Since the end of August, equity prices in the US and abroad have trended mostly higher. One notable development during this period has been the resurgence of the small capitalization and value sectors of the equity markets. These riskier assets have come to life in concert with the rally by more visible indexes such as the S&P 500 and the Dow Jones Total US Stock Market Index (DJTMI).
While several benchmark indexes representing these riskier assets have moved strongly higher, especially during the past five trading sessions, we should note that they remain for the most part well below their most recent historical highs, which were posted in late August and early September 2018. The S&P 500 and the DJTMI are trading roughly 1% below their record closes, posted less than 2 months ago, in late July. The chart below illustrates Russell 2000 Value index closing prices over the past two years.
Since its most recent low, recorded August 23, this index of small capitalization companies whose share prices are relatively close to their book value per share, has risen more than 15%. This represents the largest sustained gain since the recovery from December 2018’s lows through February 2019, which was an advance of roughly 21%. These are significant numbers. Comparatively, the S&P 500 and DJTMI have each risen just under 6% since late July. Despite this recent surge, however, the Russell 2000 Value index remains more than 11% below its all time high posted at the end of August 2018.
Will the relative strength continue as this and other indexes benchmarking the small capitalization and value sectors of the equity market play catch‐up? We cannot know in advance but what this action could suggest is perhaps better understood by turning to the credit markets, where a sea change has occurred over the past two weeks as well.
First, a word about risk. Small capitalization companies and/or firms with cash flow or earnings problems generally must pay higher costs than more substantial companies when attempting to augment their finances, whether through equity or debt financing. Higher interest rates demanded by lenders, for example, reflect the perception and conclusion there is greater risk they will not receive full interest and principal payments, based on the companies’ balance sheets.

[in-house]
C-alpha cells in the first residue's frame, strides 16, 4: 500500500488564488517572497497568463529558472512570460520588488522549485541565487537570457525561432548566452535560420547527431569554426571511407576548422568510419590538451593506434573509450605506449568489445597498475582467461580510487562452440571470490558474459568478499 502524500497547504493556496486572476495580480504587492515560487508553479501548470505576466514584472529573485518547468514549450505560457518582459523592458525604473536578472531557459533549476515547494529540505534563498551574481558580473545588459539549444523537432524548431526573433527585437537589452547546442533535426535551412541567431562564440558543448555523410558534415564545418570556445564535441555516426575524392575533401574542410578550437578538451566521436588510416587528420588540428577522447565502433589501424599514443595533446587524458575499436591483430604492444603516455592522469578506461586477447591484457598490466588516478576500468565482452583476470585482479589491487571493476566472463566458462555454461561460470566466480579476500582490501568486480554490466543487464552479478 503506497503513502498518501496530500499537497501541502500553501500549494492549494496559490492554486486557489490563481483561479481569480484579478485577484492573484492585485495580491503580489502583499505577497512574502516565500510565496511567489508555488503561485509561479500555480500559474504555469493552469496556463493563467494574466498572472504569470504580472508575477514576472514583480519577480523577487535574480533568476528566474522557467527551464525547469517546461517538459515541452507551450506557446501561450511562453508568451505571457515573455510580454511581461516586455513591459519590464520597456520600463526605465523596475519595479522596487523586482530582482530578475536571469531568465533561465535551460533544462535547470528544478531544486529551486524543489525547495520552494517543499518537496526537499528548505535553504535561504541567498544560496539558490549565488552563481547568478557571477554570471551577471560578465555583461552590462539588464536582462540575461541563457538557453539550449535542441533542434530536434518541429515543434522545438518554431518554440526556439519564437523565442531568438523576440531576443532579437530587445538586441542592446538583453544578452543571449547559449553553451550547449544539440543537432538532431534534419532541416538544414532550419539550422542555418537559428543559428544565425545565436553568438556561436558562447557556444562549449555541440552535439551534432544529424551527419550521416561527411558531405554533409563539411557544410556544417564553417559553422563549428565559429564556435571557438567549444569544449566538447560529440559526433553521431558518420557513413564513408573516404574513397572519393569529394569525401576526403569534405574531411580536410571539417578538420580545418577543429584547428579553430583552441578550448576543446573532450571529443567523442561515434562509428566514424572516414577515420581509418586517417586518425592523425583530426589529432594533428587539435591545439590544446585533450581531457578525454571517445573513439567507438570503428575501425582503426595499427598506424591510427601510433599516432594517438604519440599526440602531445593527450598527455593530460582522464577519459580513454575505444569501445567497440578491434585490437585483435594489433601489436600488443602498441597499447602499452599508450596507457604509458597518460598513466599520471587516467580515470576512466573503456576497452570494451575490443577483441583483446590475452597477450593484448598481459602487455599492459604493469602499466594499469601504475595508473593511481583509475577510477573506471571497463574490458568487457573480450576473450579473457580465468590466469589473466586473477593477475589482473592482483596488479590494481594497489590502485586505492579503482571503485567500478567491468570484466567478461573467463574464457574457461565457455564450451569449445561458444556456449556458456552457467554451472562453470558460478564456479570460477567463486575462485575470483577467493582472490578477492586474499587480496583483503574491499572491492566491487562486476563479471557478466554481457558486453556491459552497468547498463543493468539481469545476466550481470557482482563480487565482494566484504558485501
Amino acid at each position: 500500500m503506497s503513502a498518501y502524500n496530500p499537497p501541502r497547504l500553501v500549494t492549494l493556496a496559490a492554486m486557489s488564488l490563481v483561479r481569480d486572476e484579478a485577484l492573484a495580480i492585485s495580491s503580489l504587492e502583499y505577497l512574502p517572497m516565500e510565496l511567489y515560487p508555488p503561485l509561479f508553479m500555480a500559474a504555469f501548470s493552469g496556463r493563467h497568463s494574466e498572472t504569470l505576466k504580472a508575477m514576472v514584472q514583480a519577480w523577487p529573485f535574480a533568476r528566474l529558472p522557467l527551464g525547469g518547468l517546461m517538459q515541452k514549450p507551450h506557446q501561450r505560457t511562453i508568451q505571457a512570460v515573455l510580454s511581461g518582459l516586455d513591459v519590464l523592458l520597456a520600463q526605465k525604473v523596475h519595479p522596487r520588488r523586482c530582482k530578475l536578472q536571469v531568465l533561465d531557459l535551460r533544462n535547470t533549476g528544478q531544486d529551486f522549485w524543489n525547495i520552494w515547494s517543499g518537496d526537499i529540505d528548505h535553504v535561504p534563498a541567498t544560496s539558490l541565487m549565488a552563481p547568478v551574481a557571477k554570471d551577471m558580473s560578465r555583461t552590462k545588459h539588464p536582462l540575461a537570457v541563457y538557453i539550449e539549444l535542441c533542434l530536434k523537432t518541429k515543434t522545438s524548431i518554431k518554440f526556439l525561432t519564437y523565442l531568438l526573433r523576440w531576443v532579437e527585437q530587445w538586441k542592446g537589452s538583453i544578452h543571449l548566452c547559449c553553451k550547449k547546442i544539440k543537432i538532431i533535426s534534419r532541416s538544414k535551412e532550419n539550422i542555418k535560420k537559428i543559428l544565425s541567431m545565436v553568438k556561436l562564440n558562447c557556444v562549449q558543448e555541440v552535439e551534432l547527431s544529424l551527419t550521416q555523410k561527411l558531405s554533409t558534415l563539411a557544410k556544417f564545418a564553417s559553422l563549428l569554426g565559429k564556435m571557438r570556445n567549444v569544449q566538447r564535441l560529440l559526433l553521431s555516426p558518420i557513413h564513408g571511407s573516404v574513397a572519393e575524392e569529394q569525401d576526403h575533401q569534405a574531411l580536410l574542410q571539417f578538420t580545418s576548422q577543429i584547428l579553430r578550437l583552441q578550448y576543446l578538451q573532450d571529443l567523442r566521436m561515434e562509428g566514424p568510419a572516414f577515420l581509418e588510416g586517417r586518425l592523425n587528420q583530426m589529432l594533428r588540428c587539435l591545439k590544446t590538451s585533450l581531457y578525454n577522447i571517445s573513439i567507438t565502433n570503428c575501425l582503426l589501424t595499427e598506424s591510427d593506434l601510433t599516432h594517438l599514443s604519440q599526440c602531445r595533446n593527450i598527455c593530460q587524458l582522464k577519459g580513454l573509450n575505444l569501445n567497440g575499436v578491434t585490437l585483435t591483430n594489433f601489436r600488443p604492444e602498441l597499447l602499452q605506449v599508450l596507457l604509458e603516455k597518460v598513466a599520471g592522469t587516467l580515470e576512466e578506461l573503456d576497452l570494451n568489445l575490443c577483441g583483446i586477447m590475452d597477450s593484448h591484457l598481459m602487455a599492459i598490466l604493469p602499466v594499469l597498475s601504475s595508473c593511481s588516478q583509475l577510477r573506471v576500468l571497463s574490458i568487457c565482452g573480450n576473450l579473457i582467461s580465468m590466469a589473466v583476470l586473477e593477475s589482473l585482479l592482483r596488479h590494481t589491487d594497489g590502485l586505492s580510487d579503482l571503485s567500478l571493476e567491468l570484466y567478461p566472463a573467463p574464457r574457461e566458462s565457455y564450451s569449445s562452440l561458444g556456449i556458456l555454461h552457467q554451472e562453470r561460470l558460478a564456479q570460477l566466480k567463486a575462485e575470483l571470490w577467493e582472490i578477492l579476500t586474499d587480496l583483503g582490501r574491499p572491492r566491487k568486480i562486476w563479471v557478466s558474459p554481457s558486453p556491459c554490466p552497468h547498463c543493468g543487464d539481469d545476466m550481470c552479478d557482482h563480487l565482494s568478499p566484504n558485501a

One of the problems faced by these “unexcellent” companies over the past year, especially, has been maintaining and accessing credit lines to supplement cash flows. As we have noted numerous times, the flattening of the yield curve in the bond market has, until very recent days, virtually eliminated any daylight between long and short term interest rates. In a banking system whose basic profitability is derived from the ability to borrow short and lend long, this situation has dissuaded banks from freely extending credit to all but the most financially stable companies.
Without the ability to build in a reasonable profit between the cost of funds and the market lending rate to compensate for greater repayment risk, banks have been reluctant to provide debt financing to firms at comparatively greater risk of default.
Over the past two weeks, the US Treasury yield curve has begun a moderate normalization as market participants anticipate a rate cut at this week’s Federal Reserve meeting. The yield for the 30‐year Treasury bond rose from a low of 1.93% less than two weeks ago to 2.33% on September 13. The long bond/T‐Bill gap has widened to more than 40 bps from essentially zero previously. Similar moves have occurred at intermediate points on the curve. In short, the yield curve is beginning to reverse existing inversions and revert to a more positive slope. Inversions persist, but with the prospect of at least a ¼% cut in the shortest rates imminent, the curve is starting to look more normal.